Almost immediately Howe became government printer, and the range of his printing far exceeded the broadsheets and orders of his predecessor, George Hughes. In 1802 he issued the first book printed in Australia, New South Wales General Standing Orders, comprising Government and General Orders issued between 1791 and 1802. On 5 March 1803 he began the publication of the first newspaper, the Sydney Gazette and New South Wales Advertiser. Robert helped in the printing office when the paper began and 'had the honour, even in those infant days, of gaining the smile and eliciting the astonishment of the King's Representative when he saw us perched on a stool'. According to Robert the old printing press was worth only £2 and they had to manage with a mere 20 lbs. (9 kg) of type; but Howe was an 'ingenious man' and managed in spite of the inadequate press, a chronic shortage of ink and paper, and the refusal or inability of many of his subscribers to pay their debts. He was conditionally pardoned in 1803, and fully emancipated in 1806.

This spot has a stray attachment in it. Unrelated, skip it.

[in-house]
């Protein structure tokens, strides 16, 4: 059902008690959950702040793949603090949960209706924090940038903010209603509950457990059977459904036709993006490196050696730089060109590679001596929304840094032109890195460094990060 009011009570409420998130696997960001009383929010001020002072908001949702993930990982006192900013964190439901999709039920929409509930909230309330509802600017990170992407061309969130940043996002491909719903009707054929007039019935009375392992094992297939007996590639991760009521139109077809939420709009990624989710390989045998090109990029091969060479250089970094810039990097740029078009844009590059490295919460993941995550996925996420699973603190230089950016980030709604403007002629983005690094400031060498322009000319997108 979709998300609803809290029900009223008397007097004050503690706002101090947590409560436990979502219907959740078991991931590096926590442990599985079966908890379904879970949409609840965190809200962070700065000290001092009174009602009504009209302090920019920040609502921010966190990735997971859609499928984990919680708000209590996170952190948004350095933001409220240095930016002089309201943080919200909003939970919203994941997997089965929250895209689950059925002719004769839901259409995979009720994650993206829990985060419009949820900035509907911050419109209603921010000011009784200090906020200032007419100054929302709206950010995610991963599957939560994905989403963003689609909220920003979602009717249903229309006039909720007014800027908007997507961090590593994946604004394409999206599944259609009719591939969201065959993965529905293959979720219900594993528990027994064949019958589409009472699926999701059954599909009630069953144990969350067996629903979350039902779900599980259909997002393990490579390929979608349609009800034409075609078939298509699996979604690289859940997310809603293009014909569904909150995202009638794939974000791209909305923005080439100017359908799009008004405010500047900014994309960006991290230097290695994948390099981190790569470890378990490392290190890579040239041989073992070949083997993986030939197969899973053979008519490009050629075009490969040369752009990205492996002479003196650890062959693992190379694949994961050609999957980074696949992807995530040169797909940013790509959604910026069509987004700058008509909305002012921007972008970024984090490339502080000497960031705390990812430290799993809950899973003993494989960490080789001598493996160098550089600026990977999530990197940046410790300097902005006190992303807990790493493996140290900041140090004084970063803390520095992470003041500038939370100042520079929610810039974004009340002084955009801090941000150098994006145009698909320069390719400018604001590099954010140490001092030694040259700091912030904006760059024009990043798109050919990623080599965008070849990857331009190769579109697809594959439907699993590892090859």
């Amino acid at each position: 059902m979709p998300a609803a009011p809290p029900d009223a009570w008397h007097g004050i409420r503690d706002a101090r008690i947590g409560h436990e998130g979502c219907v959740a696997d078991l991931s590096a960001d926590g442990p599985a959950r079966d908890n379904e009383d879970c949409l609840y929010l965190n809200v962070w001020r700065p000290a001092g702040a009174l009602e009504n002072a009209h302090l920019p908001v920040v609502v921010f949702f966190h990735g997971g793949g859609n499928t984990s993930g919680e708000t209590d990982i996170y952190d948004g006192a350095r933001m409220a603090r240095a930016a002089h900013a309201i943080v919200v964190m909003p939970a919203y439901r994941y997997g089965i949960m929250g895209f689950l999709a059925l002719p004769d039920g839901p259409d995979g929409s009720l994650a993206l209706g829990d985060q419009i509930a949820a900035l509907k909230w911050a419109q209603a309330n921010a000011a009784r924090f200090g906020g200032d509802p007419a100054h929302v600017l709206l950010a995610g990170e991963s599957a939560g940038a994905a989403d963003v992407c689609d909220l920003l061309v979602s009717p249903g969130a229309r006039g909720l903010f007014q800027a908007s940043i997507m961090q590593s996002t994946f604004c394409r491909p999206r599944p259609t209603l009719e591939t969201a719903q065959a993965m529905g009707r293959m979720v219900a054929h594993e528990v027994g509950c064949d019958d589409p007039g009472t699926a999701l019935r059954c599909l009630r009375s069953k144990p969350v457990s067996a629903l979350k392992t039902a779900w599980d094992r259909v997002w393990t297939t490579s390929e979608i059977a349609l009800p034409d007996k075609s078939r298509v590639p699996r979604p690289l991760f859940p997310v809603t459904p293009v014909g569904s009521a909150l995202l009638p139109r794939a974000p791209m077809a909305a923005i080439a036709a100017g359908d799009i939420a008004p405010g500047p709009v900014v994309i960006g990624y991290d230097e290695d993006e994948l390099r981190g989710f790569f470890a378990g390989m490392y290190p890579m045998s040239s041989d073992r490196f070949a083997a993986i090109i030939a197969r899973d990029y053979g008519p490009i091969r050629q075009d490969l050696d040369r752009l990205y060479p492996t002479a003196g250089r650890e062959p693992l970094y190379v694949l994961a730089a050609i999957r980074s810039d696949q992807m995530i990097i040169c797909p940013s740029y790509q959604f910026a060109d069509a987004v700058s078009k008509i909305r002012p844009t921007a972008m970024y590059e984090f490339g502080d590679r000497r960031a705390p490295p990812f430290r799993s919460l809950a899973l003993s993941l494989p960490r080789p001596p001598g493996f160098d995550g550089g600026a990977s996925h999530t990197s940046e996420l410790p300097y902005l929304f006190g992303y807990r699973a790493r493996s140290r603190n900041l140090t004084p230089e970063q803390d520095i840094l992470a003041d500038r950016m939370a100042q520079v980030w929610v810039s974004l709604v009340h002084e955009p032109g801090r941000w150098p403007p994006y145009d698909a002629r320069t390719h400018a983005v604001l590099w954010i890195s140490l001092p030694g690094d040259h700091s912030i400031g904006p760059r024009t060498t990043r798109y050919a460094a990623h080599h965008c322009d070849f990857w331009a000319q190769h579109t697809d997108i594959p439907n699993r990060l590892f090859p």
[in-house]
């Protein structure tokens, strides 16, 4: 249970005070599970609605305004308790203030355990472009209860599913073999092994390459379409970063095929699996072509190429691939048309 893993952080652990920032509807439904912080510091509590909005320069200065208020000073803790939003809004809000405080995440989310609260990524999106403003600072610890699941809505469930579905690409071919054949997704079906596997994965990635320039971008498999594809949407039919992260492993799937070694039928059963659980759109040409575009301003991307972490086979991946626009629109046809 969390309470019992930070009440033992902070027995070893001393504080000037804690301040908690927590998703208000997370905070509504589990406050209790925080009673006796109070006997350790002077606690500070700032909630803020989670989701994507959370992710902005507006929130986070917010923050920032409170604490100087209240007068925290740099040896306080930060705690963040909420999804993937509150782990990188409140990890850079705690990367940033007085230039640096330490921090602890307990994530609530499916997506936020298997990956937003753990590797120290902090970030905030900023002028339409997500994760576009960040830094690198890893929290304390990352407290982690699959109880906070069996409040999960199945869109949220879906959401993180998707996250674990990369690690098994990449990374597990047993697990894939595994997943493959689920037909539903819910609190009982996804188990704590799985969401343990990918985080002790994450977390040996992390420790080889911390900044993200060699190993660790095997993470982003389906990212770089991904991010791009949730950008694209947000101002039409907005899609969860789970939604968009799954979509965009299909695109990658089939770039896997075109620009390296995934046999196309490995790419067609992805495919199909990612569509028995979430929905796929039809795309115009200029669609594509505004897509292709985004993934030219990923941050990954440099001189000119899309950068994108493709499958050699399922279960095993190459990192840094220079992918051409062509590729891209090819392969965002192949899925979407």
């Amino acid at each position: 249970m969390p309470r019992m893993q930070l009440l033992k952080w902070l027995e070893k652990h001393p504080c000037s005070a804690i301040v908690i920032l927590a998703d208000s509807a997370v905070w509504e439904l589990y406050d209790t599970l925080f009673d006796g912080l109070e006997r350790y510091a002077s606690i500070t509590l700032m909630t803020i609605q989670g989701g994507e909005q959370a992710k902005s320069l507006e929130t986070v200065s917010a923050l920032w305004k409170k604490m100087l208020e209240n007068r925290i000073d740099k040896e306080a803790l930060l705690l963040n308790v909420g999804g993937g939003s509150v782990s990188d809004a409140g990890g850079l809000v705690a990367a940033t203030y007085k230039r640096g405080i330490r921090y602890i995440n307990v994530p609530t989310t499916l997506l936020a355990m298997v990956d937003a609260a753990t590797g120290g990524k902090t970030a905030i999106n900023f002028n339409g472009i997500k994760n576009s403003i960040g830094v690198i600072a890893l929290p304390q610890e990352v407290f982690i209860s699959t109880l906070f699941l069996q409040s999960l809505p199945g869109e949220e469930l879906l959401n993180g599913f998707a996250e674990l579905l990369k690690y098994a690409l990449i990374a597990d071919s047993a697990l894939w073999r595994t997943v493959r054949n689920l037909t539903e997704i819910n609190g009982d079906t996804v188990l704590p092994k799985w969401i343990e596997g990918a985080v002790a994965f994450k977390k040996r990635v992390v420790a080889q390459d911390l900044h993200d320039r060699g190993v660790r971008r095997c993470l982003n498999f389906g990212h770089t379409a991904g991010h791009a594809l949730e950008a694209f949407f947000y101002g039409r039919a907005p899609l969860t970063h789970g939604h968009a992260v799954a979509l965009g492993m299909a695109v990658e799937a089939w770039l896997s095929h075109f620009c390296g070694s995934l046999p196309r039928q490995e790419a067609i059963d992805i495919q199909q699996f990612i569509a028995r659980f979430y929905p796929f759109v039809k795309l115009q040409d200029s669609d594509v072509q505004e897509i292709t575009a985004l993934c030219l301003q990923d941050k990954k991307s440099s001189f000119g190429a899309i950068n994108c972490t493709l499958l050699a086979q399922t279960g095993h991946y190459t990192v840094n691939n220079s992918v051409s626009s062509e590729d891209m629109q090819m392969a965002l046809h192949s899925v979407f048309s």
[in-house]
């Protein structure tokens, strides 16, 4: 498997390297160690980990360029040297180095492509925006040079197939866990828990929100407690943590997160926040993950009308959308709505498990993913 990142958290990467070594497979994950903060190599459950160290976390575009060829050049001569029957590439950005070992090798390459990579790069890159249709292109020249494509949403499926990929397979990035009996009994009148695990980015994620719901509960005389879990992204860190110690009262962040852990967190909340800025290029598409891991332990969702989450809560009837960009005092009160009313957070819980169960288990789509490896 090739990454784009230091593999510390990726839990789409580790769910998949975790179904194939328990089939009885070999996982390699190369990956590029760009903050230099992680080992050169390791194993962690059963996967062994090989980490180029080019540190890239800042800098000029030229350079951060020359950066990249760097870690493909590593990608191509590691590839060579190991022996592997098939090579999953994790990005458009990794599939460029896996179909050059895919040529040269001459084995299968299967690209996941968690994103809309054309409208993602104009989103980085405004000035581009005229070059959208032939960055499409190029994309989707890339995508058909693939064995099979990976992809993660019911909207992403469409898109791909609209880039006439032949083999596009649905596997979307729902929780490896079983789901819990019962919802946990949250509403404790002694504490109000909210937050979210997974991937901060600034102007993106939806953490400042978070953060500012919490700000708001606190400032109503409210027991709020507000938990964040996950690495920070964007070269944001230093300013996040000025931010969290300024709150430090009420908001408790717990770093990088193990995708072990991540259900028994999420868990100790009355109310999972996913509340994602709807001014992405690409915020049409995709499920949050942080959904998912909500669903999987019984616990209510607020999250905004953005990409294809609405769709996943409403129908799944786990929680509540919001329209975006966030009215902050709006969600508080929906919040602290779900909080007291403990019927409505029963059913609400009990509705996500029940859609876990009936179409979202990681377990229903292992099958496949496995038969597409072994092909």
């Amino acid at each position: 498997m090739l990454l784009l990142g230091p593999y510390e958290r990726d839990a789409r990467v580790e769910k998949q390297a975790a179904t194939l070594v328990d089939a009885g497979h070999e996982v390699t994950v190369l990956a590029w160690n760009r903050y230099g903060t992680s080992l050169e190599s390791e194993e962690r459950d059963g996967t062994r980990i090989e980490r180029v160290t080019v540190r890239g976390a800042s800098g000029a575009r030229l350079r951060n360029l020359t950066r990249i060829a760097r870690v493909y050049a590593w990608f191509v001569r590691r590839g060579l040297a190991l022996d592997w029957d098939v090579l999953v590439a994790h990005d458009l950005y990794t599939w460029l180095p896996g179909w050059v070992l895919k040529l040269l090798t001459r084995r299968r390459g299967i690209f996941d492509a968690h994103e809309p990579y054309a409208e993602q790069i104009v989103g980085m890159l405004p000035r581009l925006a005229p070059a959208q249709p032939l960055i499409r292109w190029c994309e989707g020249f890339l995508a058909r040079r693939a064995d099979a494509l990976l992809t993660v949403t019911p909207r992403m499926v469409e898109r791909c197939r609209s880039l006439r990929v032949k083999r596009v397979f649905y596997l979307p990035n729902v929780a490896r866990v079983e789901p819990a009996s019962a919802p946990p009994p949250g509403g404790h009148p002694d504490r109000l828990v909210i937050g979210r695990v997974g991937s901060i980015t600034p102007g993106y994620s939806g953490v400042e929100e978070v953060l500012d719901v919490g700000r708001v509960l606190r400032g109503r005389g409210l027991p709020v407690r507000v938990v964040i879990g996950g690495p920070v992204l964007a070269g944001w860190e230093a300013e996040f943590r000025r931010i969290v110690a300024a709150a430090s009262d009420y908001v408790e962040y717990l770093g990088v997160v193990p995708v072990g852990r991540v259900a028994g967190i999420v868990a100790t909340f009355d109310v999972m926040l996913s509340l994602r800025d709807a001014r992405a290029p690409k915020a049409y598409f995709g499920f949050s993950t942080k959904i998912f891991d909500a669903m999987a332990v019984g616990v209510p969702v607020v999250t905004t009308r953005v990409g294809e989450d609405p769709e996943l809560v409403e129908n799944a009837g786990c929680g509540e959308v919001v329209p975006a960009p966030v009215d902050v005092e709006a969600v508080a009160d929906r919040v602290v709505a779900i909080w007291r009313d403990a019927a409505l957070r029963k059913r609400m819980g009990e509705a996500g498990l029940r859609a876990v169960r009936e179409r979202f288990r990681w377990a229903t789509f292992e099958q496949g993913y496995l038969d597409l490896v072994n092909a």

Howe formed an irregular alliance with Elizabeth Easton and between 1803 and 1810 she bore him five children, one of whom, George Terry Howe, later became the first newspaper editor in Launceston. To add to his income he opened a stationery shop and became a private tutor. He offered to teach reading, writing and mensuration and 'the Grammar of the English tongue upon the principles of Drs Lowth, Johnson, Priestly and other celebrated writers who have united their efforts in improving the Grammatical structure of their own beautiful and comprehensive language, which every Englishman ought to be acquainted with, but few attain that have not had the advantage of a classical education'.